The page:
Open communication and a close relationship between whānau and the centre is fostered. Information regarding abuse is available. Kaiako are always prepared to discuss any concerns about tamaiti. A confidential record of conversations with whānau which are of a sensitive nature may be kept. The centre has a complaints procedure. Whānau are asked to immediately report any concerns regarding their tamaiti's treatment at the centre to management and/or to a kaiako.
Situations of suspected abuse and responding to it
In situations of suspected abuse our predominant concern will always be to ensure the welfare and immediate safety of the tamaiti.
The flow chart of action after abuse is discovered or disclosed (in the interagency protocol) will be followed.
If there are concerns regarding the safety of infants and toddlers, kaiako will keep written records of such concerns and notify the person in charge and management who will, in consultation with kaiako, take action deemed appropriate for the circumstances.
If there are concerns regarding the safety of young tamariki and/or tamariki disclose information relating to their care that is of concern the person in charge and management will be informed and will, in consultation with kaiako, take action deemed appropriate under the circumstances. Under such circumstances, tamariki will be listened to, believed and reassured. Confidential records will be kept of observations and communications that cause concern. Kaiako will avoid making judgements, facts only will be recorded. The tamaiti will not be questioned. Kaiako will not act alone but will consult with other kaiako and advice will be sought from appropriate agencies.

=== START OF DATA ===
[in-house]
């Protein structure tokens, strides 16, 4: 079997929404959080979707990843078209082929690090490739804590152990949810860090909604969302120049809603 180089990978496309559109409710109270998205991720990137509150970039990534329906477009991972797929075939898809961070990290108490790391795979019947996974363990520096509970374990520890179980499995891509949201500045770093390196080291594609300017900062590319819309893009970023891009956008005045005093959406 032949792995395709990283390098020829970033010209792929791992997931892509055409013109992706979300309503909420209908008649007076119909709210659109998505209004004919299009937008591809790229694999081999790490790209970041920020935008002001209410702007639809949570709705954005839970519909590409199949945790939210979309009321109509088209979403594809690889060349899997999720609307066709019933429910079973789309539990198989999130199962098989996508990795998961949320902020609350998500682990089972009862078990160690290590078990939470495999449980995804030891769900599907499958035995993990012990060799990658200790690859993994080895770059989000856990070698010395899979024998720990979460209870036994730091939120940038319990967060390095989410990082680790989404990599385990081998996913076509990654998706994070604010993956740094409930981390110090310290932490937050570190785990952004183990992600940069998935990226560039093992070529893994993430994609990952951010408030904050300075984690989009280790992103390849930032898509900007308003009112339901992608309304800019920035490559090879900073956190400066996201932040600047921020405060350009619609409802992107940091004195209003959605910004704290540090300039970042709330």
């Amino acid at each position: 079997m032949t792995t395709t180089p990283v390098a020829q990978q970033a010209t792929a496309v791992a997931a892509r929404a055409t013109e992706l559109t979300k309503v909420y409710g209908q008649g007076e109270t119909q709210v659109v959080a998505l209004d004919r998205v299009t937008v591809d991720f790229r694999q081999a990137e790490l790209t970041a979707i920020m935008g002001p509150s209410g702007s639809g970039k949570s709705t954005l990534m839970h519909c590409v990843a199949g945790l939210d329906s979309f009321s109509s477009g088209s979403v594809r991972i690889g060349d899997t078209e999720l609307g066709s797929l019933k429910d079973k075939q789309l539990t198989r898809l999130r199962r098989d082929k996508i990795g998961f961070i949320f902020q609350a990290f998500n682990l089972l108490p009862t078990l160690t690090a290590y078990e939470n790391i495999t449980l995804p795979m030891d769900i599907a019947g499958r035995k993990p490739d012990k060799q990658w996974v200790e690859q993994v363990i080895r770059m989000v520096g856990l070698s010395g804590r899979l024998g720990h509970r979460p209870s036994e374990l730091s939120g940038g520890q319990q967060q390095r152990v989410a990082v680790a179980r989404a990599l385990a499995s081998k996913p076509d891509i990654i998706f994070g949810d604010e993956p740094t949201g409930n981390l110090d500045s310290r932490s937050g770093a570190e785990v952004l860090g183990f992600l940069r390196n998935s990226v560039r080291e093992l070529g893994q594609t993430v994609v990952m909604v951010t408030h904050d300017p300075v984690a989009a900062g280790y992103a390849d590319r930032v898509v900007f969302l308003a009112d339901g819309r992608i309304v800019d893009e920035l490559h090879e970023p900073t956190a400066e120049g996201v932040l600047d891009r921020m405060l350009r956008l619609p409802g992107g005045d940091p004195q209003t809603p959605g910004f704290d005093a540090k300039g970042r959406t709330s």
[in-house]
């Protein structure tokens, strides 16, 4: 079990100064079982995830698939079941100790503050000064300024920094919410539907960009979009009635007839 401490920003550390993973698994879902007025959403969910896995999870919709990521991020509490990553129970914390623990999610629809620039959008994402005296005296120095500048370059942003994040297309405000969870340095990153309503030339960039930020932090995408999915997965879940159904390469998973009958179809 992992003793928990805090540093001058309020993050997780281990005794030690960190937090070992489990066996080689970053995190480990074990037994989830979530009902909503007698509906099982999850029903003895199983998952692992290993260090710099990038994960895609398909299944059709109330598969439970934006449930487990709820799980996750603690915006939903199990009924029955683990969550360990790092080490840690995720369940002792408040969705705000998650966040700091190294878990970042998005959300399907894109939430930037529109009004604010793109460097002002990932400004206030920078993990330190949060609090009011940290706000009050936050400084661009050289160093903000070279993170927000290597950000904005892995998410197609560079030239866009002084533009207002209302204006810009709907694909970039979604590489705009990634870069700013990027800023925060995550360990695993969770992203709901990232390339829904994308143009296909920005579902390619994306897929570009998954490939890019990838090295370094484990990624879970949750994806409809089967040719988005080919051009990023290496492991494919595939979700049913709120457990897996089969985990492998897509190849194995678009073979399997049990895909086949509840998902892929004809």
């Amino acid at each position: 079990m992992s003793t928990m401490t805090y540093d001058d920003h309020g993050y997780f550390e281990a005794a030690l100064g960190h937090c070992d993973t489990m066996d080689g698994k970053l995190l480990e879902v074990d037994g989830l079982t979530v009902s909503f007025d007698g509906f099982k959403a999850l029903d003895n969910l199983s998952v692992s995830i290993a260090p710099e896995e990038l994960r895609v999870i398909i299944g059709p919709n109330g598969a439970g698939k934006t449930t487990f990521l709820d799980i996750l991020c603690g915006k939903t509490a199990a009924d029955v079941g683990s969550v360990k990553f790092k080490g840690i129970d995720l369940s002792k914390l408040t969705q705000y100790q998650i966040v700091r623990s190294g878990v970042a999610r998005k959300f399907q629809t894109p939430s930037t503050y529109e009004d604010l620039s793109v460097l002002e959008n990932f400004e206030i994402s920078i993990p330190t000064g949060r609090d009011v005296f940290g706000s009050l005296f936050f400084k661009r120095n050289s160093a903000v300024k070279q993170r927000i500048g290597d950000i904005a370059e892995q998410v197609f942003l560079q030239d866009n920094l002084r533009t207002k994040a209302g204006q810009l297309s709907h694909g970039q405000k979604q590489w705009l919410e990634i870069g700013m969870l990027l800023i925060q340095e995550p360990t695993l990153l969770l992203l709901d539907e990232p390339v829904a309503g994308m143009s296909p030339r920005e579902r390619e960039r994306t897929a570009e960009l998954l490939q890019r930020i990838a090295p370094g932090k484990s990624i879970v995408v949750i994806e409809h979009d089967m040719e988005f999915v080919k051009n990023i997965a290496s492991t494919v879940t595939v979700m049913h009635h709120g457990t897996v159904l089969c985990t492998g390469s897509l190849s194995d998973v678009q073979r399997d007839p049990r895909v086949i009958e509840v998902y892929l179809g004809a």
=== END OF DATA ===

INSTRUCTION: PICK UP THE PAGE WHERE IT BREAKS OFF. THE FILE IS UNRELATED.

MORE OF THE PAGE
If there is clear evidence of reasonable cause to believe an instance of child abuse has taken place the person in charge shall notify Oranga Tamariki.
In addition to guiding kaiako to make referrals of suspected child abuse and neglect to the statutory agencies (i.e. Oranga Tamariki and the Police), this Child Protection Policy will also help kaiako to identify and respond to the needs of the many vulnerable tamariki whose well-being is of concern.
In many of these cases, the involvement of statutory agencies would be inappropriate and potentially harmful to whānau. Throughout New Zealand, statutory and non-statutory agencies provide a network of mutually supportive services and it is important that Collectively Kids works with these agencies to respond to the needs of vulnerable tamariki and whānau in a manner proportionate to the level of need and risk.
Allegations or concerns about Kaiako
Where suspected abuse has been perpetrated by a kaiako or other person at the centre, kaiako will report the matter to Management and/or appropriate authorities (a protected disclosure policy is in place). To ensure the safety of the tamaiti and other kaiako, the Service Provider will take immediate steps to remove the kaiako (or volunteer) from the licensed premises. The flow chart procedure will be followed. Statutory organisations will be informed, and advice sought. The kaiako concerned will be advised and informed that they have the right to seek legal support. They will be provided with an opportunity to respond. The investigation will seek to establish if there are reasonable grounds to believe that the person has ill-treated or abused a tamaiti or committed a crime against tamariki, or in guiding or controlling a tamaiti, has subjected the tamaiti to solitary confinement, immobilization, or deprivation of food, drink, warmth, shelter or protection (Education (Early Childhood services) Regulations 2008 Reg .56).